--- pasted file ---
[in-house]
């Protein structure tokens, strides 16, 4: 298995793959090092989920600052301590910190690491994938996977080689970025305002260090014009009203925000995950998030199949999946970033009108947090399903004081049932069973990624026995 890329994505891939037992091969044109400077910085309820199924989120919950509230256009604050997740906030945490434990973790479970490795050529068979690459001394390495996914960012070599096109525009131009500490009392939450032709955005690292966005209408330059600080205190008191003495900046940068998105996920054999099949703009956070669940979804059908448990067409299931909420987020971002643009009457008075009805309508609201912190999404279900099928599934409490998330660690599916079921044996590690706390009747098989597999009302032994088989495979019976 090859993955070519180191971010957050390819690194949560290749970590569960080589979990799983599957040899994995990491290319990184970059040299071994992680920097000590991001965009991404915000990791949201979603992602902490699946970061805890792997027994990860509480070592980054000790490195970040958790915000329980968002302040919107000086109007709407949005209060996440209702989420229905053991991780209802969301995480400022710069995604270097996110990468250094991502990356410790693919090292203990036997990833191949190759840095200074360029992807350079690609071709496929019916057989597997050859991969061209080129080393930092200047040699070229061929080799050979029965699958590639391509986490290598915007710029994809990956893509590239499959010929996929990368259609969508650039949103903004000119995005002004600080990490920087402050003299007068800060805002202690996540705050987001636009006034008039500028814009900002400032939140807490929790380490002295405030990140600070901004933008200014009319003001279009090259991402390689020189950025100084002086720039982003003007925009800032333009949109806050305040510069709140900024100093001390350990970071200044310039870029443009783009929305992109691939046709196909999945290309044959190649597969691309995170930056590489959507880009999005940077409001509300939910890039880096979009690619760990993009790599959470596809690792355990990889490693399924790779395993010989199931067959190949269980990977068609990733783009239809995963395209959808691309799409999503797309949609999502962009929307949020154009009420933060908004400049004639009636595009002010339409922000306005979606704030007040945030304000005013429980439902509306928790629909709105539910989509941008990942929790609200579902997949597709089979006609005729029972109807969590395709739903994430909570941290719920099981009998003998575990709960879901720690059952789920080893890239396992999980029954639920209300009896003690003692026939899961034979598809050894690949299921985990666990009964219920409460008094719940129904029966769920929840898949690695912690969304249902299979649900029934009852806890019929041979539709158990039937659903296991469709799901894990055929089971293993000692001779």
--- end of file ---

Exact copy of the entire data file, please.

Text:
[in-house]
């Protein structure tokens, strides 16, 4: 298995793959090092989920600052301590910190690491994938996977080689970025305002260090014009009203925000995950998030199949999946970033009108947090399903004081049932069973990624026995 890329994505891939037992091969044109400077910085309820199924989120919950509230256009604050997740906030945490434990973790479970490795050529068979690459001394390495996914960012070599096109525009131009500490009392939450032709955005690292966005209408330059600080205190008191003495900046940068998105996920054999099949703009956070669940979804059908448990067409299931909420987020971002643009009457008075009805309508609201912190999404279900099928599934409490998330660690599916079921044996590690706390009747098989597999009302032994088989495979019976 090859993955070519180191971010957050390819690194949560290749970590569960080589979990799983599957040899994995990491290319990184970059040299071994992680920097000590991001965009991404915000990791949201979603992602902490699946970061805890792997027994990860509480070592980054000790490195970040958790915000329980968002302040919107000086109007709407949005209060996440209702989420229905053991991780209802969301995480400022710069995604270097996110990468250094991502990356410790693919090292203990036997990833191949190759840095200074360029992807350079690609071709496929019916057989597997050859991969061209080129080393930092200047040699070229061929080799050979029965699958590639391509986490290598915007710029994809990956893509590239499959010929996929990368259609969508650039949103903004000119995005002004600080990490920087402050003299007068800060805002202690996540705050987001636009006034008039500028814009900002400032939140807490929790380490002295405030990140600070901004933008200014009319003001279009090259991402390689020189950025100084002086720039982003003007925009800032333009949109806050305040510069709140900024100093001390350990970071200044310039870029443009783009929305992109691939046709196909999945290309044959190649597969691309995170930056590489959507880009999005940077409001509300939910890039880096979009690619760990993009790599959470596809690792355990990889490693399924790779395993010989199931067959190949269980990977068609990733783009239809995963395209959808691309799409999503797309949609999502962009929307949020154009009420933060908004400049004639009636595009002010339409922000306005979606704030007040945030304000005013429980439902509306928790629909709105539910989509941008990942929790609200579902997949597709089979006609005729029972109807969590395709739903994430909570941290719920099981009998003998575990709960879901720690059952789920080893890239396992999980029954639920209300009896003690003692026939899961034979598809050894690949299921985990666990009964219920409460008094719940129904029966769920929840898949690695912690969304249902299979649900029934009852806890019929041979539709158990039937659903296991469709799901894990055929089971293993000692001779």